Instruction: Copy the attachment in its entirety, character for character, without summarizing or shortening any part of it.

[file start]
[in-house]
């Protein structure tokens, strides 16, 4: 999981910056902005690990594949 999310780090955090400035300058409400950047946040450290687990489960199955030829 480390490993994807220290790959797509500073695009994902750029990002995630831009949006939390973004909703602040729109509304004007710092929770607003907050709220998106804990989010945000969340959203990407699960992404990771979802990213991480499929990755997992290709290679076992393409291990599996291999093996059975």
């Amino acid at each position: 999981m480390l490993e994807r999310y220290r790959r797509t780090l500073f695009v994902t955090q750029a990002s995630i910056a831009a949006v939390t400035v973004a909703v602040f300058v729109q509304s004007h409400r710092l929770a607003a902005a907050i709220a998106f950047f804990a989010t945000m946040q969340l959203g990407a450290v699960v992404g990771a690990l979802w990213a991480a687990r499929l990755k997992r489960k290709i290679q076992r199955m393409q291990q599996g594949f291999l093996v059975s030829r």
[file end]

[in-house]
């Protein structure tokens, strides 16, 4: 999981910056902005690990594949 999310780090955090400035300058409400950047946040450290687990489960199955030829 480390490993994807220290790959797509500073695009994902750029990002995630831009949006939390973004909703602040729109509304004007710092929770607003907050709220998106804990989010945000969340959203990407699960992404990771979802990213991480499929990755997992290709290679076992393409291990599996291999093996059975």
């Amino acid at each position: 999981m480390l490993e994807r999310y220290r790959r797509t780090l500073f695009v994902t955090q750029a990002s995630i910056a831009a949006v939390t400035v973004a909703v602040f300058v729109q509304s004007h409400r710092l929770a607003a902005a907050i709220a998106f950047f804990a989010t945000m946040q969340l959203g990407a450290v699960v992404g990771a690990l979802w990213a991480a687990r499929l990755k997992r489960k290709i290679q076992r199955m393409q291990q599996g594949f291999l093996v059975s030829r």